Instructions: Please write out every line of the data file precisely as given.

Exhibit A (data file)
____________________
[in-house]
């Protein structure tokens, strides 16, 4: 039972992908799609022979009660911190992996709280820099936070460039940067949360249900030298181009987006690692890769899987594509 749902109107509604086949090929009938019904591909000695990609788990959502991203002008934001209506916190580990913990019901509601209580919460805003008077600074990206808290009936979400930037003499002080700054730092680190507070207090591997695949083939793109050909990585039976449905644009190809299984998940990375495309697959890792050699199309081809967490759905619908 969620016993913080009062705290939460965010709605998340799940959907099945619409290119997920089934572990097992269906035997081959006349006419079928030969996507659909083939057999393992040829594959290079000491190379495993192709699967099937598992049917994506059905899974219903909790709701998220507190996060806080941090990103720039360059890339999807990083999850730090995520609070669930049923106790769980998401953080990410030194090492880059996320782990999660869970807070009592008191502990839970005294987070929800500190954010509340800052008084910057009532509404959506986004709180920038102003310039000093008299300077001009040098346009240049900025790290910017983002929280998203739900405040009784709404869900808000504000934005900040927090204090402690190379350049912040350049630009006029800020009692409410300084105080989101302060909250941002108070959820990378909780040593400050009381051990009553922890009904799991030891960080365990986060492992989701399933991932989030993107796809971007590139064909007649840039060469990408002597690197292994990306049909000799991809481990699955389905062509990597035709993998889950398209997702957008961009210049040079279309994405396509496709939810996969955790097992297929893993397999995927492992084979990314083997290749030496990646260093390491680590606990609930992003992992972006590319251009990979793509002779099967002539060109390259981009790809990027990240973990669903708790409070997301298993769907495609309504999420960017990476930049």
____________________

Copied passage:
[in-house]
């Protein structure tokens, strides 16, 4: 039972992908799609022979009660911190992996709280820099936070460039940067949360249900030298181009987006690692890769899987594509 749902109107509604086949090929009938019904591909000695990609788990959502991203002008934001209506916190580990913990019901509601209580919460805003008077600074990206808290009936979400930037003499002080700054730092680190507070207090591997695949083939793109050909990585039976449905644009190809299984998940990375495309697959890792050699199309081809967490759905619908 969620016993913080009062705290939460965010709605998340799940959907099945619409290119997920089934572990097992269906035997081959006349006419079928030969996507659909083939057999393992040829594959290079000491190379495993192709699967099937598992049917994506059905899974219903909790709701998220507190996060806080941090990103720039360059890339999807990083999850730090995520609070669930049923106790769980998401953080990410030194090492880059996320782990999660869970807070009592008191502990839970005294987070929800500190954010509340800052008084910057009532509404959506986004709180920038102003310039000093008299300077001009040098346009240049900025790290910017983002929280998203739900405040009784709404869900808000504000934005900040927090204090402690190379350049912040350049630009006029800020009692409410300084105080989101302060909250941002108070959820990378909780040593400050009381051990009553922890009904799991030891960080365990986060492992989701399933991932989030993107796809971007590139064909007649840039060469990408002597690197292994990306049909000799991809481990699955389905062509990597035709993998889950398209997702957008961009210049040079279309994405396509496709939810996969955790097992297929893993397999995927492992084979990314083997290749030496990646260093390491680590606990609930992003992992972006590319251009990979793509002779099967002539060109390259981009790809990027990240973990669903708790409070997301298993769907495609309504999420960017990476930049």